In the midst of this growing crisis, the powers that be turn to hematologist Edward Dalton, (Hawke in full-on Gattaca-mode) to create a blood substitute. Edward, a humankind sympathizer who refuses to drink human blood takes his job very seriously, seeking to solve the blood crisis for vampires and save the human race as well. This idealism runs afoul of his boss Charles Bromley (Neill), who is all about immortality and eating juicy people, and his brother Frankie (Michael Dorman), a human hunter who more than embraces extreme carnivorism. When Edward saves a small band of humans that initially try to carjack him, he finds himself recruited into a growing resistance movement, led by Lionel ‘Elvis’ Cormac (Dafoe), and his focus goes from creating synthetic blood to finding a cure for vampirism itself.
There’s a lot going on here story-wise, and for the most part the film pulls it off. The idea of a society of monsters just barely maintaining a facade of civilization is a fertile ground for harvesting all kinds of ideas, especially in this day and age where vampire movies have unfortunately become romance novels.
Every vampire in this movie is just a few missed meals away from going from Edward Cullen to Max Schreck. Sam Neill gets a great sub-plot about his human daughter and his attempts to recruit her into the blood-sucking fold, despite the fact that she clearly views him as a monster. Edward and Frankie’s relationship is expounded upon as it’s revealed that little bro is the one who turned Edward, presumably against his will. Willem Dafoe gets to satiate the action fans by just having fun wielding crossbows and driving muscle cars.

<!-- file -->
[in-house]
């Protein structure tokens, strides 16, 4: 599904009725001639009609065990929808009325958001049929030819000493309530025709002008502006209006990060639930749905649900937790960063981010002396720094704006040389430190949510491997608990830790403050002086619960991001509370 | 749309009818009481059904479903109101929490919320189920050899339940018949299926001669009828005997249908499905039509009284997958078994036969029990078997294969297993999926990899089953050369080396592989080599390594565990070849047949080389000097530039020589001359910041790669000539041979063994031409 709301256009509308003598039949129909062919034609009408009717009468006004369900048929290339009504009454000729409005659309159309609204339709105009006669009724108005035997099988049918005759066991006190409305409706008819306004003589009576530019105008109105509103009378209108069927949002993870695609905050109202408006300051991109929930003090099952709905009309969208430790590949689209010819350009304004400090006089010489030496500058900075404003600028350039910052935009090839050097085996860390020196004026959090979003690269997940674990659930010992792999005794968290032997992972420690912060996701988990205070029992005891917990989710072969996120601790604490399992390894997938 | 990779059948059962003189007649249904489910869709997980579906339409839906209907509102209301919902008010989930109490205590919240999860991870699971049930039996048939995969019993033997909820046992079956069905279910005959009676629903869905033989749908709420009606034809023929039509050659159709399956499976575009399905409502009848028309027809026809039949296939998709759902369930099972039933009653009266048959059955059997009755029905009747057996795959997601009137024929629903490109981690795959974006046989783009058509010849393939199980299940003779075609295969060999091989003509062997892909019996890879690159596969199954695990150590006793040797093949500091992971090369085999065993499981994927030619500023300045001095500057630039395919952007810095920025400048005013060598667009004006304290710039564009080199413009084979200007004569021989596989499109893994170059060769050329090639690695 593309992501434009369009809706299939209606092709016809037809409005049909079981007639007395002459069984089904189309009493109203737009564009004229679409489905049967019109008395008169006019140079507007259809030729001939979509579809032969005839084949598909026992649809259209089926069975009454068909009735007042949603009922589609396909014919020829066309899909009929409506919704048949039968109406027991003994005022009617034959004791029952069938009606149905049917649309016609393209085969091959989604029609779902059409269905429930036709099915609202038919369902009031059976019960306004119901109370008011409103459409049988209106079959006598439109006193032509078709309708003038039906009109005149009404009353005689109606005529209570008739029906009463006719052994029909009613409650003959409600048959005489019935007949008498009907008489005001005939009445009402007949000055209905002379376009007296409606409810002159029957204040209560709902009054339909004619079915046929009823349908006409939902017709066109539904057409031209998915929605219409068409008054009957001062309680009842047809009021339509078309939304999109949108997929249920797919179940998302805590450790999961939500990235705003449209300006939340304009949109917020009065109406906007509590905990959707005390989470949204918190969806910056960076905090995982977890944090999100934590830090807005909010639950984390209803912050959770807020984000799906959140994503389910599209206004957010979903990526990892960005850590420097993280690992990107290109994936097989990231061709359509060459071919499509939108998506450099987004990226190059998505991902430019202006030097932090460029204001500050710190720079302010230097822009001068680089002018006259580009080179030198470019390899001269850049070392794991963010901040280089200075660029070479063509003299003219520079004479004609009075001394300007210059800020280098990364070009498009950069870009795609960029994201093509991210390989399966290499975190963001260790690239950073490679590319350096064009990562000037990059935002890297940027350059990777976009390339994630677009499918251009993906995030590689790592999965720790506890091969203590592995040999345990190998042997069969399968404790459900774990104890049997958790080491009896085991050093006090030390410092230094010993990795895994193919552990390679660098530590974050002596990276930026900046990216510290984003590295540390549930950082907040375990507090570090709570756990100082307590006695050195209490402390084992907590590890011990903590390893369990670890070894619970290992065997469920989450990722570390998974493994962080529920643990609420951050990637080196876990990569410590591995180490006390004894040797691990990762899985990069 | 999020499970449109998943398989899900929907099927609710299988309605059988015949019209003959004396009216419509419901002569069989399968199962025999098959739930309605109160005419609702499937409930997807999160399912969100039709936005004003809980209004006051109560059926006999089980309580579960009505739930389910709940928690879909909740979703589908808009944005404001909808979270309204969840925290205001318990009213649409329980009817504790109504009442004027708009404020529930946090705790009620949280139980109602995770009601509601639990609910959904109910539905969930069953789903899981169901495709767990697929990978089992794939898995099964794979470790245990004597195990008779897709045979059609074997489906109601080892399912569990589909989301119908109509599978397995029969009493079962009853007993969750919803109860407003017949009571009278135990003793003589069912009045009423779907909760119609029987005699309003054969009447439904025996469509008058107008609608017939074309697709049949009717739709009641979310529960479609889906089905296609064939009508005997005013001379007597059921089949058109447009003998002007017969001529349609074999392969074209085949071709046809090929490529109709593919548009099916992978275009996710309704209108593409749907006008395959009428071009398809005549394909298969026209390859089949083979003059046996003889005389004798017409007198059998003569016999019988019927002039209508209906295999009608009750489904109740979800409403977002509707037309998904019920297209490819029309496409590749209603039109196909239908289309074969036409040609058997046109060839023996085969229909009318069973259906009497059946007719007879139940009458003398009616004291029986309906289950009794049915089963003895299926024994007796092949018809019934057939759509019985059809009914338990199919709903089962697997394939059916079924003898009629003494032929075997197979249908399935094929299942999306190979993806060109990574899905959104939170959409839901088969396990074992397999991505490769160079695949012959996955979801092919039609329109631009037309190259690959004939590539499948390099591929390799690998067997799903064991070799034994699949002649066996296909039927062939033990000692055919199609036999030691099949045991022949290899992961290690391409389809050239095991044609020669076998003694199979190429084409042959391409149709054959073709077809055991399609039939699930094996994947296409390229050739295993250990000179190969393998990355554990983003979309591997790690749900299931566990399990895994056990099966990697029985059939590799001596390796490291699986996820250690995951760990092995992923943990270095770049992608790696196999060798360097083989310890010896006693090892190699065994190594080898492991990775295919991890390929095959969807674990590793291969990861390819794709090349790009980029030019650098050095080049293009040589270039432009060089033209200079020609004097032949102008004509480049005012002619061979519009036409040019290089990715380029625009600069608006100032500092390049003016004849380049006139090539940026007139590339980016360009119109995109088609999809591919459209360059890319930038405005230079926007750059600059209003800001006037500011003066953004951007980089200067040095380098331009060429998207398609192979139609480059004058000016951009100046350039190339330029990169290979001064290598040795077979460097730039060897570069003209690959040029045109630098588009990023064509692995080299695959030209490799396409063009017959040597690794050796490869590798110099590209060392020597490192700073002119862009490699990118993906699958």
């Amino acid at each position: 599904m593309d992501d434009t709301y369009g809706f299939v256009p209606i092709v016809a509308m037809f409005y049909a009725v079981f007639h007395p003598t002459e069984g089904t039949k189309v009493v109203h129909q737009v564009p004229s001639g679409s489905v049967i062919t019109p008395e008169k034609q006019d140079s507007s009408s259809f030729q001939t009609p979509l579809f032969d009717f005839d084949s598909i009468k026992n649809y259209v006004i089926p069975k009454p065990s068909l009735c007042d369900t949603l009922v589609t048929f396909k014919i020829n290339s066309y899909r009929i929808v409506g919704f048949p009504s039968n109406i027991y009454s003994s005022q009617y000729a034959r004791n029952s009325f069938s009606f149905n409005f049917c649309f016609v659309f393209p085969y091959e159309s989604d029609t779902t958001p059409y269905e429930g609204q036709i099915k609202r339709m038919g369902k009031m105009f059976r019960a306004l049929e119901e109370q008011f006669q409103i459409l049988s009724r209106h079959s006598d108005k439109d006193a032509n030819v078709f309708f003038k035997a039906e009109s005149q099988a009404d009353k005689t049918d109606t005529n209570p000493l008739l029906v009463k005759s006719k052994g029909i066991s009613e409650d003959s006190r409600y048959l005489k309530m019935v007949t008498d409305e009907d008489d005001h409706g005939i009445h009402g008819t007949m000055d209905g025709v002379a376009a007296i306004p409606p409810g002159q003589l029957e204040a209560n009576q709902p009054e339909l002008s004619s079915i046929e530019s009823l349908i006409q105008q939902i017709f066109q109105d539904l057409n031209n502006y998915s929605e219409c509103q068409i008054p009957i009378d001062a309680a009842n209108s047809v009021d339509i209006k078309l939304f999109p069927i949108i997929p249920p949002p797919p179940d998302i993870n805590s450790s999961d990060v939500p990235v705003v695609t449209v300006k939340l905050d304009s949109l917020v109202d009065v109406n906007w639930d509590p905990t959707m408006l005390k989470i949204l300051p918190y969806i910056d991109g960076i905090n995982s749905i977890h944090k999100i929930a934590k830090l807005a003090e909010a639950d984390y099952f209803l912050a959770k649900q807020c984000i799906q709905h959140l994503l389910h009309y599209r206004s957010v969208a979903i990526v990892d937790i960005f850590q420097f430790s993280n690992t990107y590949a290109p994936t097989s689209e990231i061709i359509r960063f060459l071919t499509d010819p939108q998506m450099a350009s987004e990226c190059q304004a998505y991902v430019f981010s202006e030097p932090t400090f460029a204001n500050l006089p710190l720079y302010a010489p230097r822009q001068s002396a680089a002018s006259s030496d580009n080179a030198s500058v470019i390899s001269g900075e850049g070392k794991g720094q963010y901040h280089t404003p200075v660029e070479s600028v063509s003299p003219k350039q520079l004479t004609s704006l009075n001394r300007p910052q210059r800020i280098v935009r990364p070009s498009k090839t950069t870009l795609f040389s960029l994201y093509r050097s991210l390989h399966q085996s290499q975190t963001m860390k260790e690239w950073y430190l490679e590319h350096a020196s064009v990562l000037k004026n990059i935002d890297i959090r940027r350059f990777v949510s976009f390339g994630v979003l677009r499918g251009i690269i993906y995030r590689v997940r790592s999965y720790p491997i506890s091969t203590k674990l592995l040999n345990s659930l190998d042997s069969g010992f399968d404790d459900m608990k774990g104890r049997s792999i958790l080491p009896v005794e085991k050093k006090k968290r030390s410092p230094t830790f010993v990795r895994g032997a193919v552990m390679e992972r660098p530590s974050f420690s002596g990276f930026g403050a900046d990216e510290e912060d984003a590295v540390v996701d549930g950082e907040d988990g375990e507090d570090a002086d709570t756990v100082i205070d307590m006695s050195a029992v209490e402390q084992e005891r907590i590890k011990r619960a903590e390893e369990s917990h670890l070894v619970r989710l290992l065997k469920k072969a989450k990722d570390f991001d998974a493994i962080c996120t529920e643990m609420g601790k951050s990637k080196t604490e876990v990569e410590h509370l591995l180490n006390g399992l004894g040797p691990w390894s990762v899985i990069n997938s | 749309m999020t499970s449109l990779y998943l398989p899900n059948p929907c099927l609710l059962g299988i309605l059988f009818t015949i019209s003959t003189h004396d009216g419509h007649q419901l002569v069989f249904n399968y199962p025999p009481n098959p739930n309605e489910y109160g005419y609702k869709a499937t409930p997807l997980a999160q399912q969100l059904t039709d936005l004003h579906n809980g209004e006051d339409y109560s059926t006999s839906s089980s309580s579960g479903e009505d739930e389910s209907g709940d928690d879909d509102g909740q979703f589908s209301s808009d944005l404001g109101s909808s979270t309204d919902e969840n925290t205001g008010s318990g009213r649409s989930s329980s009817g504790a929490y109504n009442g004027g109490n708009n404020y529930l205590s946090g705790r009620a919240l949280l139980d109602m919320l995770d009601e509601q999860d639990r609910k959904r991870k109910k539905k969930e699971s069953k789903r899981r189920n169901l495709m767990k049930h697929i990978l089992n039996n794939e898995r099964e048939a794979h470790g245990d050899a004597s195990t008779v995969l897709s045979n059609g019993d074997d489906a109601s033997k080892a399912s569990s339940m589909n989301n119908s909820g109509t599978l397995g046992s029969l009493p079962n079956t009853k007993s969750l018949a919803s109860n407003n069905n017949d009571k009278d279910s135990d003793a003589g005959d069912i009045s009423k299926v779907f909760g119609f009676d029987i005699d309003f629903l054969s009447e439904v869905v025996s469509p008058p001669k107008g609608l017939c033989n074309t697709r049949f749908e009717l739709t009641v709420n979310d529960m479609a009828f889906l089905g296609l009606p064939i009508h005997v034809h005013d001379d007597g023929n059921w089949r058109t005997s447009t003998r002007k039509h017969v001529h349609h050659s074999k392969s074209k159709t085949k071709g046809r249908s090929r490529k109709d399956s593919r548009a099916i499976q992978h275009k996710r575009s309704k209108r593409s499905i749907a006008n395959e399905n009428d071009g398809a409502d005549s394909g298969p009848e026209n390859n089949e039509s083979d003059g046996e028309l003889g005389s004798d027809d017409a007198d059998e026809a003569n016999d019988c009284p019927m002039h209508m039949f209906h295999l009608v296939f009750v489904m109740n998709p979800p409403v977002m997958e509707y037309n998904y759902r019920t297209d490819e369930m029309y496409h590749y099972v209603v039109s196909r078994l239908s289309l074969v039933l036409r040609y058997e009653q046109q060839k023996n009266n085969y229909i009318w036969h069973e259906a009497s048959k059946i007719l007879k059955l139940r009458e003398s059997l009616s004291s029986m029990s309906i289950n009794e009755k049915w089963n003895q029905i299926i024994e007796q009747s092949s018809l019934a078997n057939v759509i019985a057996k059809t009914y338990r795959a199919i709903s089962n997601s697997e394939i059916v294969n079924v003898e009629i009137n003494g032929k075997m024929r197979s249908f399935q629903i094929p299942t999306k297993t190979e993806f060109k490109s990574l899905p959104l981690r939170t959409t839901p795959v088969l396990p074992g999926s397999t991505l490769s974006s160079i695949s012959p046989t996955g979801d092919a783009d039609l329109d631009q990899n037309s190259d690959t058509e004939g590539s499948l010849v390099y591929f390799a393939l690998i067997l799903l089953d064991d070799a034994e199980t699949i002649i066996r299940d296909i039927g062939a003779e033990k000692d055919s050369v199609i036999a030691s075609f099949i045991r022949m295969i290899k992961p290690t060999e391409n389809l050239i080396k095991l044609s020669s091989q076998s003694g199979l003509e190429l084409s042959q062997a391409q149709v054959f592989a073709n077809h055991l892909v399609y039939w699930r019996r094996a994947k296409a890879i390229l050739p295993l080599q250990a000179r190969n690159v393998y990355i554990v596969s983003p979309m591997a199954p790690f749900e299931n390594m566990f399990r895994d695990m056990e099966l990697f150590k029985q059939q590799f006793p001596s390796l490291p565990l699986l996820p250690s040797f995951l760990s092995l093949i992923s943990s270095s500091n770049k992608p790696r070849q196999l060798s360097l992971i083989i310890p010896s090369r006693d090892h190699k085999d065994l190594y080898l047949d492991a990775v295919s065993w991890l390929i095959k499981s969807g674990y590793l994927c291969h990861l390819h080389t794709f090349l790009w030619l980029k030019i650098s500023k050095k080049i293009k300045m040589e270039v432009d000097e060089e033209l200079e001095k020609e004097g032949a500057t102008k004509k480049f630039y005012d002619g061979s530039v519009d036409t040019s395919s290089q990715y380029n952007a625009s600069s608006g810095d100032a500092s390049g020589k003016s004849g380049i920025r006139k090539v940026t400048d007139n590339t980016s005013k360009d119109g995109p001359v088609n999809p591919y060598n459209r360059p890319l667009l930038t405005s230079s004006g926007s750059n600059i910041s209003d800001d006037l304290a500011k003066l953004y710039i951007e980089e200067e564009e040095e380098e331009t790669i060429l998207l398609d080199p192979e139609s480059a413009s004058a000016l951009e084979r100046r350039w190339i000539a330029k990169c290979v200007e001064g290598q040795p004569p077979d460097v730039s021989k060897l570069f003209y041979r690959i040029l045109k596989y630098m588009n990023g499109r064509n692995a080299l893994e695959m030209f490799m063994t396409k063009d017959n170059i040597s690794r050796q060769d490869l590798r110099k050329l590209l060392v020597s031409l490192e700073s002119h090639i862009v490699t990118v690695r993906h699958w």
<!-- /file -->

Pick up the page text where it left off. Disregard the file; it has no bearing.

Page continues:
Sadly though, the movie doesn’t ascend to the heights offered by it’s potential. With a starting idea like this, Daybreakers could have been the horror equivalent of District 9, but sadly too many important details aren’t expounded upon. The plot tries too hard to resolve the “magic vs science” elements and ends up never fully explaining either. Is vampirism simply a virus originally contracted from a bat bite (as alluded to in the opening sequence), and if so, then why do vampires not cast shadows (as seen when the main character is first introduced)? What kind of a virus counts immortality among it’s side-effects? Are we supposed to accept that vampires have always been around and just experienced a huge population surge in 2009 thanks to one guy getting bitten by a freaking bat?
Ultimately, though it doesn’t really live up to the expectations of such a promising start, it’s still a fun, entertaining monster movie with an original story and some thoughtful plot points. Definitely worth a rent, and worth seeing on the big screen if you’re one of those horrophiles who can’t stand what’s being done with vampires lately, and are longing to see a real vampire messily devour their human victims.
- The makers of the movie hosted a contest in Worth1000.com (famous photo manipulation-contest site) to come up with images of how the world would look if nearly everyone were a vampire.
- Vampires spill a lot of blood when they eat. No wonder there’s a shortage.
- Ethan Hawke is seriously trying to pull off the Han Solo look with that vest.
- The makers of the movie hosted a contest at Worth1000.com to come up with images of how the world would look if nearly everyone were a vampire.
- When we first “see” Edward Dalton, it’s as an empty collar and tie in his car’s rear-view mirror. Later, his right ear feels strange so he pulls down his sun visor to check it out. If you look closely there is a video camera in the sun visor that then projects the video in the spot where a mirror would be.
- Hmmmm shortage of natural resources; homelessness problem…even in a vampire society the economy still sucks.
Charles Bromley: Do you like being a vampire?
Frankie Dalton: Yes, sir.
Charles Bromley: Why?
Frankie Dalton: I’m good at this. I was never very good at being human.
Senator Westlake: Let’s be clear about this. Humans were offered a chance to assimilate, but they refused. Therefore, they are enemies of the state and will be captured and farmed for blood supply.
Edward Dalton: Yeah well, life is a bitch ain’t it? Then you don’t die.
If You Liked This Movie, Try These:
- 30 Days of Night